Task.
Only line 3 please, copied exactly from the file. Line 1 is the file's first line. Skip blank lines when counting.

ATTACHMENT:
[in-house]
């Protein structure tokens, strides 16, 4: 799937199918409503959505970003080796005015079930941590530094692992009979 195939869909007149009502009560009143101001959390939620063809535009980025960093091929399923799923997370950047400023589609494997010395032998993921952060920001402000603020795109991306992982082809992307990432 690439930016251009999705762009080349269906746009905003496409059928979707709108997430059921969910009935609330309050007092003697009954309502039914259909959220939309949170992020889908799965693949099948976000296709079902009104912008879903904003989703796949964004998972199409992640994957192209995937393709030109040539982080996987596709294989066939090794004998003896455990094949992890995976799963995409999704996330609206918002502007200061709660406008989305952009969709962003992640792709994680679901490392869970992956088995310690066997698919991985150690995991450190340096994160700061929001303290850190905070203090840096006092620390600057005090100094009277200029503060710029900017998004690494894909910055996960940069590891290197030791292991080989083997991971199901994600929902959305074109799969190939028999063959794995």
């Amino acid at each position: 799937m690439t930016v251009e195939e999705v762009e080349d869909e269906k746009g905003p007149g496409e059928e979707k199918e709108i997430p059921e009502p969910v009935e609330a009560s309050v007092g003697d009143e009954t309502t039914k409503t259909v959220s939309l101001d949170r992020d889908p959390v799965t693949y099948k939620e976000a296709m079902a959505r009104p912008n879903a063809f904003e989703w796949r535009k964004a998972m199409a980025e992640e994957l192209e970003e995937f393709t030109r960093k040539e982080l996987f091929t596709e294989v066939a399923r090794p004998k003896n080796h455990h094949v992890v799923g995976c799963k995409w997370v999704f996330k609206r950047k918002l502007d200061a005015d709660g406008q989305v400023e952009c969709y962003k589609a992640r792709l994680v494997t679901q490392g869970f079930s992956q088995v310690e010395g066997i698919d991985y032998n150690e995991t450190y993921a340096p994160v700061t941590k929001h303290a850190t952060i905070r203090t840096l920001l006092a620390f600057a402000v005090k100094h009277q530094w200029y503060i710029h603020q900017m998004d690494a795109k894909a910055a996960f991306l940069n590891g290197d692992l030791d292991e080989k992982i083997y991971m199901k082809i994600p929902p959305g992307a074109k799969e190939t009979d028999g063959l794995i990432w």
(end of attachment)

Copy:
């Amino acid at each position: 799937m690439t930016v251009e195939e999705v762009e080349d869909e269906k746009g905003p007149g496409e059928e979707k199918e709108i997430p059921e009502p969910v009935e609330a009560s309050v007092g003697d009143e009954t309502t039914k409503t259909v959220s939309l101001d949170r992020d889908p959390v799965t693949y099948k939620e976000a296709m079902a959505r009104p912008n879903a063809f904003e989703w796949r535009k964004a998972m199409a980025e992640e994957l192209e970003e995937f393709t030109r960093k040539e982080l996987f091929t596709e294989v066939a399923r090794p004998k003896n080796h455990h094949v992890v799923g995976c799963k995409w997370v999704f996330k609206r950047k918002l502007d200061a005015d709660g406008q989305v400023e952009c969709y962003k589609a992640r792709l994680v494997t679901q490392g869970f079930s992956q088995v310690e010395g066997i698919d991985y032998n150690e995991t450190y993921a340096p994160v700061t941590k929001h303290a850190t952060i905070r203090t840096l920001l006092a620390f600057a402000v005090k100094h009277q530094w200029y503060i710029h603020q900017m998004d690494a795109k894909a910055a996960f991306l940069n590891g290197d692992l030791d292991e080989k992982i083997y991971m199901k082809i994600p929902p959305g992307a074109k799969e190939t009979d028999g063959l794995i990432w």